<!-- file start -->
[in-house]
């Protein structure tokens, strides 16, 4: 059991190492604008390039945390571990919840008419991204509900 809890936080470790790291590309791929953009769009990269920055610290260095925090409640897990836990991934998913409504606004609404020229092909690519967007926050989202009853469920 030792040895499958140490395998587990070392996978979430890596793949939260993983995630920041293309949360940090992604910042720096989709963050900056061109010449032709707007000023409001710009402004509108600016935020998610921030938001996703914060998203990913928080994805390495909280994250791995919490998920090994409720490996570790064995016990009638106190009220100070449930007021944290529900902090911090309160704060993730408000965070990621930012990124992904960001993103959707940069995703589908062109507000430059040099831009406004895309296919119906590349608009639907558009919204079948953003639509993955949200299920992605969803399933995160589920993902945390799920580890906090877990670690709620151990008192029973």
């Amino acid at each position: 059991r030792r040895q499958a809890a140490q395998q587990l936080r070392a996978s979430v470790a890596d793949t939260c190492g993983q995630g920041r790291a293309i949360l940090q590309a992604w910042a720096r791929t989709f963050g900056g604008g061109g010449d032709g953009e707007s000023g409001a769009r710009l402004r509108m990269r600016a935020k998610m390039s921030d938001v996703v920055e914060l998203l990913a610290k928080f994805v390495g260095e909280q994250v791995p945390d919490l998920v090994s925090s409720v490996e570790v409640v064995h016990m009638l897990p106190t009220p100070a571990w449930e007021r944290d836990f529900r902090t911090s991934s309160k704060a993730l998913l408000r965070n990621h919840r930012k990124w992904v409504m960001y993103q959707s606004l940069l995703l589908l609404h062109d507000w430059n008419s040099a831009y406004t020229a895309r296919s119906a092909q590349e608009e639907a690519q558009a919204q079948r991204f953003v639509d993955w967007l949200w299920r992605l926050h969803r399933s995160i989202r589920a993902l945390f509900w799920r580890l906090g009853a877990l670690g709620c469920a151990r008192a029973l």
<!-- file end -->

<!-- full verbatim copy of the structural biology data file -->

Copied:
[in-house]
């Protein structure tokens, strides 16, 4: 059991190492604008390039945390571990919840008419991204509900 809890936080470790790291590309791929953009769009990269920055610290260095925090409640897990836990991934998913409504606004609404020229092909690519967007926050989202009853469920 030792040895499958140490395998587990070392996978979430890596793949939260993983995630920041293309949360940090992604910042720096989709963050900056061109010449032709707007000023409001710009402004509108600016935020998610921030938001996703914060998203990913928080994805390495909280994250791995919490998920090994409720490996570790064995016990009638106190009220100070449930007021944290529900902090911090309160704060993730408000965070990621930012990124992904960001993103959707940069995703589908062109507000430059040099831009406004895309296919119906590349608009639907558009919204079948953003639509993955949200299920992605969803399933995160589920993902945390799920580890906090877990670690709620151990008192029973």
């Amino acid at each position: 059991r030792r040895q499958a809890a140490q395998q587990l936080r070392a996978s979430v470790a890596d793949t939260c190492g993983q995630g920041r790291a293309i949360l940090q590309a992604w910042a720096r791929t989709f963050g900056g604008g061109g010449d032709g953009e707007s000023g409001a769009r710009l402004r509108m990269r600016a935020k998610m390039s921030d938001v996703v920055e914060l998203l990913a610290k928080f994805v390495g260095e909280q994250v791995p945390d919490l998920v090994s925090s409720v490996e570790v409640v064995h016990m009638l897990p106190t009220p100070a571990w449930e007021r944290d836990f529900r902090t911090s991934s309160k704060a993730l998913l408000r965070n990621h919840r930012k990124w992904v409504m960001y993103q959707s606004l940069l995703l589908l609404h062109d507000w430059n008419s040099a831009y406004t020229a895309r296919s119906a092909q590349e608009e639907a690519q558009a919204q079948r991204f953003v639509d993955w967007l949200w299920r992605l926050h969803r399933s995160i989202r589920a993902l945390f509900w799920r580890l906090g009853a877990l670690g709620c469920a151990r008192a029973l």